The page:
This version of the site is now archived. See the next version at

Nehemiah's Exhortation

January 25, 2014Filed under theology#devotionsMarkdown source

I have made it my goal to write short posts reflecting on my devotional reading every day. These posts are composed off the cuff, in 30 minutes or less. The following is one such post. Before writing this post, I read: Nehemiah 6--8, Psalm 25, Proverbs 25.

This week, I did most of my devotional reading early in the morning. Though I have gone back and forth on the time of day in which I am best able to spend time reading the Scriptures and praying, in this season of life it is undeniably mornings. Our evenings are quite varied, for one thing. For another, these days I am for more awake at 6:15 in the morning than I am at 9:15 (or, as now, 10:15) at night. Thus, devotedly doing my devotions means doing them in the morning for the most part, lest I have a hard time keeping my eyes open.

Tonight’s readings in Nehemiah covered passages with which I am quite familiar, having looked at them many times. A few of them are proof texts for certain views of preaching—in particular, the way thtat the Levites gave the meaning of the text so that the people could understand it is often used to buttress support for expositional preaching. This, however, is a thoroughly ironic move hermeneutically speaking. The passage is actually indicating that the Levites were basically translating, not offering explanatory commentary. Thus, it is a failure of exposition to derive proof for expository preaching from the text.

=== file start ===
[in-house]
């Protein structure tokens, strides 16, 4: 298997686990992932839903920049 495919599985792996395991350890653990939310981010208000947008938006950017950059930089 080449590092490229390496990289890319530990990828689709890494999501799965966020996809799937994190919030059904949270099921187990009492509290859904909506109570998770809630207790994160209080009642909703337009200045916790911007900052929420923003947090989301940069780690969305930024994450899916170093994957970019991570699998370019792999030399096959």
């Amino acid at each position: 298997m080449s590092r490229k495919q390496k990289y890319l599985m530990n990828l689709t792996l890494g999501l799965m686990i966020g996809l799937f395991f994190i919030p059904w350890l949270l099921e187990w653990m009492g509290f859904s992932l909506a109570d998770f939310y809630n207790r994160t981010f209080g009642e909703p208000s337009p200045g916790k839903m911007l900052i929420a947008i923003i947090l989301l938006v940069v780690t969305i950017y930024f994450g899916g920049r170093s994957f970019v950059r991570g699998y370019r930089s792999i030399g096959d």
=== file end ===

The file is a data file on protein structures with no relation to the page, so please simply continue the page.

Of at least equal interest to me has always been the way Nehemiah responded to the people’s repentant reaction to hearing the Law of God proclaimed by Ezra. Nehemiah encouraged the people not to focus on the sorrow of what they had done, but on the joy of who their God was and what he had done on their behealf. The same exhortation, it seems to me, is one that we should think about more often. To be sure, it is good to be reminded of our sin and our failings. It is even better, however, for us to turn from looking at ourselves and to look at the Messiah who has saved us from those sins and failings. Too easily do many of us fixate on the magnitude of our sin—either thinking it too big for God to really deal with, or too small for God to concern himself with, but in any case focusing on the sin—instead of on the one who has conquered sin once and for all.

May we instead learn, like Nehemiah exhorted the people, to rejoice at what God has done on our behalf, and to celebrate the ways in which he has worked salvation in the midst of and through our sorrows and our foibles.